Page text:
Note that the material used for the first spring structure 41 is, for example, a ductile material. The term “ductile material” means a material configured such that when stress is applied to a member made of the material for the purpose of destroying the member, a large plastic change (ductility) occurs in the member and then the member is destroyed. Typically, the energy (stress) required for destroying a member using a brittle material is smaller than the energy required for destroying a member using a ductile material. That is, a member using a brittle material is more likely to be destroyed than a member using a ductile material.

A spring constant k2 of the spring structure 45 using a brittle material is made larger than a spring constant k1 of the spring structure 41 using a ductile material, for example, by setting the line width of the spring structure 45, the film thickness of the spring structure 45, and a curve portion (flexure) of the spring structure 45 as appropriate.

When the spring structures 41 and 45 of ductile and brittle materials are connected to the upper electrode 2 as in this embodiment, the interval between capacitance electrodes in a state in which the upper capacitance electrode 2 has been pulled upward (referred to as an “up-state”) is substantially determined by the spring constant k2 of the spring structure 45 using a brittle material.

As described above, the spring structure 45 using a brittle material is less likely to creep. Therefore, even when driving of the MEMS variable capacitance device 100A is repeated a plurality of times, the variation of the interval between capacitance electrodes is small during the up-state. Note that creep of a material means a phenomenon in which, when stress is applied to a certain member, distortion (change in shape) of the member increases.

The spring structure 41 using a ductile material creeps by a plurality of driving operations. However, the spring constant k1 of the spring structure 41 is set smaller than the spring constant k2 of the spring structure 45 using a brittle material. Accordingly, the change in shape (bend) of the spring structure 41 using a ductile material has no large effect on the interval between the capacitance electrodes during the up-state.

In this way, a spring structure using a ductile material and a spring structure using a brittle material are applied to a MEMS device. This makes it possible to provide a MEMS device (MEMS variable capacitance device) having small characteristic deterioration caused by creeping while maintaining an advantage of low loss.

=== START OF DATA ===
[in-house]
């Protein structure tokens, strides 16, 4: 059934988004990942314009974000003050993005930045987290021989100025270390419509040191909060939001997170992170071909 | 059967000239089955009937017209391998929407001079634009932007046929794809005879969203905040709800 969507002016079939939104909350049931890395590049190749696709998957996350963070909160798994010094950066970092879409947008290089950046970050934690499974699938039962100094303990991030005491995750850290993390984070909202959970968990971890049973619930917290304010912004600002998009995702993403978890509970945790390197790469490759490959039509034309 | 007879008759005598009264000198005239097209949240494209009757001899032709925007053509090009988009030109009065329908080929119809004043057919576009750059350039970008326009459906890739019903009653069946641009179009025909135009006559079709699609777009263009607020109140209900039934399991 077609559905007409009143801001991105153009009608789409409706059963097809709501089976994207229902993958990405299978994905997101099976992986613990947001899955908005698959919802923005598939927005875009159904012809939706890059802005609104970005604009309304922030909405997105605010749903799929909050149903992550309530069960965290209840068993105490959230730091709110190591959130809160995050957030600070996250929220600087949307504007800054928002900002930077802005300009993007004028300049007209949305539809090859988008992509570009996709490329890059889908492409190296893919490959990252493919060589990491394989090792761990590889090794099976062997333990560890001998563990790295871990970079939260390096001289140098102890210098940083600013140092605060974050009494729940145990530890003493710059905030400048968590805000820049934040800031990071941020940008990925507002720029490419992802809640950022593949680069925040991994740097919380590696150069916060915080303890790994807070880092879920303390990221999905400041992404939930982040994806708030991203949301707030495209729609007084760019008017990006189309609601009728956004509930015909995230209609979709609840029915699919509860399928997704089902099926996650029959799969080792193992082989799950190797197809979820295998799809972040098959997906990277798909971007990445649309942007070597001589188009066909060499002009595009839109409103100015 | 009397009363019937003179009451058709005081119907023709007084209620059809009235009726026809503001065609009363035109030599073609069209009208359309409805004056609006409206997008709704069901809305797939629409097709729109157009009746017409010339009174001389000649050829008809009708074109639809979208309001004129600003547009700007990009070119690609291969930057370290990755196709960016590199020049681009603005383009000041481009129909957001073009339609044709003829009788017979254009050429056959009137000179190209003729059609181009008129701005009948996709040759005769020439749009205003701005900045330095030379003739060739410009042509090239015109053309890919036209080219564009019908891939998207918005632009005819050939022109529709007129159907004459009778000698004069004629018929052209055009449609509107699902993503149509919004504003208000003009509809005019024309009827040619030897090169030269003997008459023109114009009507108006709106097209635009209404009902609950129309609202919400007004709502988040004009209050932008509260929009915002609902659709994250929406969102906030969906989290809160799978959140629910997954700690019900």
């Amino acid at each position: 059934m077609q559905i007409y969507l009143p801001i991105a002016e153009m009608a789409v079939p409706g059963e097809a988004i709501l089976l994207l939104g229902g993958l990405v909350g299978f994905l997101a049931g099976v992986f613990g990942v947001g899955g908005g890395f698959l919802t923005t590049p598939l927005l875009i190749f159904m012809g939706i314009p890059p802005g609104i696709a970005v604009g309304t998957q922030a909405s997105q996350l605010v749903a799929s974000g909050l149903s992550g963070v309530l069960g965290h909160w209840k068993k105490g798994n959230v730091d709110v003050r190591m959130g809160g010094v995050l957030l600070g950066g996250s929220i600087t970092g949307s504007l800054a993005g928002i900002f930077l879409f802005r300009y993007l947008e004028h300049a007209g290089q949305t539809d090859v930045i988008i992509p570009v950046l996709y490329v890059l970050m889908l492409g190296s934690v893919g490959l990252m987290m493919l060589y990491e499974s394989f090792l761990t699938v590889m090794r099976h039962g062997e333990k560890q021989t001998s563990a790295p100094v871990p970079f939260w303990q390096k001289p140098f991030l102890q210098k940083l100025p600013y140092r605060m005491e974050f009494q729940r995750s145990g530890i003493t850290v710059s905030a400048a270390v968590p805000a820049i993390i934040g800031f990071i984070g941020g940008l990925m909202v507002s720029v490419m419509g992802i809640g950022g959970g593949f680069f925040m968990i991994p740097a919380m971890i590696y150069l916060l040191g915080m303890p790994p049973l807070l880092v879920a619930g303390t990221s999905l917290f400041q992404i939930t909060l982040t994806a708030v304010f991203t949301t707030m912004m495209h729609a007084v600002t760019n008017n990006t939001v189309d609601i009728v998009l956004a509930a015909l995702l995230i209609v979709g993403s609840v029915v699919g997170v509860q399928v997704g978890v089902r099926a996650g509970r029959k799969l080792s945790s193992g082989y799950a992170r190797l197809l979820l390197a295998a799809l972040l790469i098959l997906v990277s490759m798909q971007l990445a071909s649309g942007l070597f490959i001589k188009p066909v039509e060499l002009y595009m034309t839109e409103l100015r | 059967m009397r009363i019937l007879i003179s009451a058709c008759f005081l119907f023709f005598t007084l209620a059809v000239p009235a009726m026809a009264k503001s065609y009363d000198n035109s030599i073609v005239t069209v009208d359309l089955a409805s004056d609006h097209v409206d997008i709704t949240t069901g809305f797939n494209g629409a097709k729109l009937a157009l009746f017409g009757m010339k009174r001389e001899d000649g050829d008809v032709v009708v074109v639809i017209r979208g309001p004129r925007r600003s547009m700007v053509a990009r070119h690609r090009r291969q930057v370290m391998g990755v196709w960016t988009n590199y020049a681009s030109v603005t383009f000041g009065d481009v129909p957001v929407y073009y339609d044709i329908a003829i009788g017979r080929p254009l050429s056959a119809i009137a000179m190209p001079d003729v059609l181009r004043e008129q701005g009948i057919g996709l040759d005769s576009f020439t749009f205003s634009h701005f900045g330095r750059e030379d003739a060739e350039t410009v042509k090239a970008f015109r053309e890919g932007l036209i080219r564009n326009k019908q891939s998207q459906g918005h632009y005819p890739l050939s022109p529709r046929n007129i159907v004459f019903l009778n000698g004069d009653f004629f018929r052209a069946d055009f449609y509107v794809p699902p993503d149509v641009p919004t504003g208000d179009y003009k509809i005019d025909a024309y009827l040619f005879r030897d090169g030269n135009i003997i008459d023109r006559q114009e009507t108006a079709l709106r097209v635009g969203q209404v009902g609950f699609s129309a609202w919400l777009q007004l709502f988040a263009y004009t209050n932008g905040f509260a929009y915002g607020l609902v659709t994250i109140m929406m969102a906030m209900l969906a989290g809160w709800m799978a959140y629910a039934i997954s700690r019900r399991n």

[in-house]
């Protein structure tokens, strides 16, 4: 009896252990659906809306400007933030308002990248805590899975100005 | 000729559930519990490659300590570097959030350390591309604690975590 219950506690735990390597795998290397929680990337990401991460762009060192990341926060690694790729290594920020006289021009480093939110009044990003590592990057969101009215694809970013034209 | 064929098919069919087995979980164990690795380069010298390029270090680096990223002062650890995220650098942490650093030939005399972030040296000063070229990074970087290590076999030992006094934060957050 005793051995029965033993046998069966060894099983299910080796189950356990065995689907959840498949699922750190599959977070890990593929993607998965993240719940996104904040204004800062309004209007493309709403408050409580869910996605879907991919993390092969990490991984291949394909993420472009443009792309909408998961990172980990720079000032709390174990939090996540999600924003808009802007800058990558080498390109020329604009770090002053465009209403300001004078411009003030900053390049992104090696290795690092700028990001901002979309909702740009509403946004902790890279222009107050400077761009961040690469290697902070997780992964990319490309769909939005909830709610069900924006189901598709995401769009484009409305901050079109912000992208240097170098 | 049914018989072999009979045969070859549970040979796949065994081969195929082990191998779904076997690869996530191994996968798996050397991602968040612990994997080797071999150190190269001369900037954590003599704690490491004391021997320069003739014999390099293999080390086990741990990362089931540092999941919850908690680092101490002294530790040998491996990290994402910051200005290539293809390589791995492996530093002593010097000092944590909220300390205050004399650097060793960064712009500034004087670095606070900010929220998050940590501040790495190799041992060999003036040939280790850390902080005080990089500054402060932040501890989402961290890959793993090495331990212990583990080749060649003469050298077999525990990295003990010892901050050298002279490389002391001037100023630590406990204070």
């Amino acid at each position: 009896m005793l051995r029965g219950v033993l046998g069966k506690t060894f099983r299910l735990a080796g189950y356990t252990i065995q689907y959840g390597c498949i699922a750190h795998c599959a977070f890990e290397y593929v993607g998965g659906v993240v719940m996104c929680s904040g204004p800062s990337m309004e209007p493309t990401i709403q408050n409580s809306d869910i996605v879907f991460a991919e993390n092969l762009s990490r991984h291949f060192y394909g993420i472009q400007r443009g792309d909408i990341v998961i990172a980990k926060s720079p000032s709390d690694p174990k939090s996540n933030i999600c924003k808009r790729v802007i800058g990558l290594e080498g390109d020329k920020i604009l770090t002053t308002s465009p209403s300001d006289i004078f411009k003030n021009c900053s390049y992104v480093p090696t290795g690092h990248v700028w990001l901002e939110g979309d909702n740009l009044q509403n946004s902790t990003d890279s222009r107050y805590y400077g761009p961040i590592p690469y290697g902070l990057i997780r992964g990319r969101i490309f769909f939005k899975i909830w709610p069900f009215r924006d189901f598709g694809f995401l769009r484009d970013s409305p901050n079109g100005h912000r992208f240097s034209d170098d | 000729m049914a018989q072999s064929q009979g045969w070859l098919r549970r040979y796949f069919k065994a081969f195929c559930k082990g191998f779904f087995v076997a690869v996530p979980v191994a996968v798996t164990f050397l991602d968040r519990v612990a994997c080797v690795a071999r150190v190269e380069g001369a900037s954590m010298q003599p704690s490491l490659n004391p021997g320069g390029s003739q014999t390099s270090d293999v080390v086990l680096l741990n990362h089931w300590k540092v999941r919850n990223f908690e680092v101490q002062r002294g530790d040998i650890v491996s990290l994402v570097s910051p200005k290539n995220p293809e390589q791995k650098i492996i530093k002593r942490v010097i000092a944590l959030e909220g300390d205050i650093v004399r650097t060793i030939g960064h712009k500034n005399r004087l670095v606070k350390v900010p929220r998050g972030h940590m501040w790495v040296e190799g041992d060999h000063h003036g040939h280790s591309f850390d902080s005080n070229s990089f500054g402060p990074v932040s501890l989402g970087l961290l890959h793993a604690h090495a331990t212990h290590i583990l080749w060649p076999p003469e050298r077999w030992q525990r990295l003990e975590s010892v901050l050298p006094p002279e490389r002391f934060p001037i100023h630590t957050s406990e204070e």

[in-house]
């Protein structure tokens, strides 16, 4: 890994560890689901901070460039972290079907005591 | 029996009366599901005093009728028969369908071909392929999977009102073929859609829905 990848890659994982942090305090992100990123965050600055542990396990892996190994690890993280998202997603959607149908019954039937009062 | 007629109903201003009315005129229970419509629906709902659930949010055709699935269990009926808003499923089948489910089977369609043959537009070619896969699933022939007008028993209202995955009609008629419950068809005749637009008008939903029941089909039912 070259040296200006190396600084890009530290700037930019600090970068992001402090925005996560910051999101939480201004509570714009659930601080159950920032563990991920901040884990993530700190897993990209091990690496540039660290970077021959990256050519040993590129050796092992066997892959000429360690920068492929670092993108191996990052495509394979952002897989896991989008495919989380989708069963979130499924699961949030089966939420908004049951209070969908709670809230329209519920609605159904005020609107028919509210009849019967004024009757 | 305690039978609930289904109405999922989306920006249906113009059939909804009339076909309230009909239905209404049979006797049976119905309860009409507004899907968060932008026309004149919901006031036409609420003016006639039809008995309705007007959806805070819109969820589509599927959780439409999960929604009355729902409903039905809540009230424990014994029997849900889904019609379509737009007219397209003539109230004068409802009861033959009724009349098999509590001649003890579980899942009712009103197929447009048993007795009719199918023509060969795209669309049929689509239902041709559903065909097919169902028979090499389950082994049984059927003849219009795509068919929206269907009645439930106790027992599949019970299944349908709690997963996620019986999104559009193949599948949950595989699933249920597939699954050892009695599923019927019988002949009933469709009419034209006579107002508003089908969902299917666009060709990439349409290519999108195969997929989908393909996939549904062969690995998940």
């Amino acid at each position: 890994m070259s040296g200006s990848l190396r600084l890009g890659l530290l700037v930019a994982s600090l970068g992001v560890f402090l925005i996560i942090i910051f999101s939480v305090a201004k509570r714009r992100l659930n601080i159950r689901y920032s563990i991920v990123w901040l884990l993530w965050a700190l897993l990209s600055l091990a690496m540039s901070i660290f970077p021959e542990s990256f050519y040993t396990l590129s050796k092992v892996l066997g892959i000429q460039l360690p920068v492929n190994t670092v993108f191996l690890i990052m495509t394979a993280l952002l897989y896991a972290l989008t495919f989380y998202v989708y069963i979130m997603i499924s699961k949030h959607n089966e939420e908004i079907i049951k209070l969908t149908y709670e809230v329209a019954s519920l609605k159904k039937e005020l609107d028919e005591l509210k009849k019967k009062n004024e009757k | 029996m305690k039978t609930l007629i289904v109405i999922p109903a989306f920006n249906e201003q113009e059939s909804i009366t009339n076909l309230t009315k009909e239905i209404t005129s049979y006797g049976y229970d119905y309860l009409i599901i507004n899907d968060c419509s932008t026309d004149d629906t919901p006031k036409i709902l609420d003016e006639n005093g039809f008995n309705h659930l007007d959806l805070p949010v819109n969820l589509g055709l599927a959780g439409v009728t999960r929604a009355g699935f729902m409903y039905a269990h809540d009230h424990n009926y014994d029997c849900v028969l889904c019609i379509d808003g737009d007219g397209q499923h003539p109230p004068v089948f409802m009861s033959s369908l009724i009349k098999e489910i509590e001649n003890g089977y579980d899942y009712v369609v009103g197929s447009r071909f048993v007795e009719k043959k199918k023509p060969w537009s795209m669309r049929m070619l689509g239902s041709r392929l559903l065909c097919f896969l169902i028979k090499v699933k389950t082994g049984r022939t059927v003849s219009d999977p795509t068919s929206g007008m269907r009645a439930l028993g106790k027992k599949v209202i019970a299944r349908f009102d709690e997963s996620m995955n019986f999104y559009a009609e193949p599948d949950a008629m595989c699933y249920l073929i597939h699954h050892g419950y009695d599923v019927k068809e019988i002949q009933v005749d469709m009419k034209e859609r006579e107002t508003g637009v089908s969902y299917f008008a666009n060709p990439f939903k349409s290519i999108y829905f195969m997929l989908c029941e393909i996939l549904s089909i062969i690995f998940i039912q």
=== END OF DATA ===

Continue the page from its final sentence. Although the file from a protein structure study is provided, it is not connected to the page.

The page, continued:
The material used for the anchor portion 52 may be, for example, the same as that of the second spring structure 45 (e.g., a brittle material), and may also be the same as that of the anchor portion 51 (e.g., ductile material).

First and second lower driving electrodes (driving electrodes) 31 and 32 are provided between the lower capacitance electrodes 11 and 12 and the upper capacitance electrode 2. A cavity is provided between the upper capacitance electrode 2 and the lower driving electrodes 31 and 32.

The lower driving electrodes 31 and 32 are stacked above the lower capacitance electrodes 11 and 12 with the insulating film 15 interposed therebetween. More specifically, the first lower driving electrode 31 is provided above the signal electrode 11 with the insulating film 15 interposed therebetween. The second lower driving electrode 32 is provided above the ground electrode 12 with the insulating film 15 interposed therebetween. Note that the lower driving electrodes 31 and 32 may be stacked above the signal electrode 11 and the ground electrode 12 provided on the top surface of the substrate 9 with an insulating film interposed therebetween.

The lower driving electrodes 31 and 32 have rectangular plane shapes, and extend, for example, in the y-direction. The surfaces of the lower driving electrodes 31 and 32 are covered with, for example, insulating films 35 and 36. The lower driving electrodes 31 and 32 are fixed onto the insulating film 15.

Note that while, in this embodiment, the lower driving electrodes 31 and 32 are illustrated such that their dimensions in the x-direction and the y-direction are the same as those of the lower capacitance electrodes 11 and 12, the dimensions are not limited to those in this embodiment. For example, the dimensions in the x-direction of the lower driving electrodes 31 and 32 may be larger than those in the x-direction of the lower capacitance electrodes 11 and 12, and the dimensions in the y-direction of the lower driving electrodes 31 and 32 may be smaller than those in the y-direction of the lower capacitance electrodes 11 and 12.

Examples of the material used for the lower driving electrodes 31 and 32 include metals, such as aluminum (Al), aluminum alloy, and copper (Cu). Examples of the material used for the insulating films 35 and 36 include insulators, such as a silicon oxide film, a silicon nitride film and a high dielectric (high-k) film.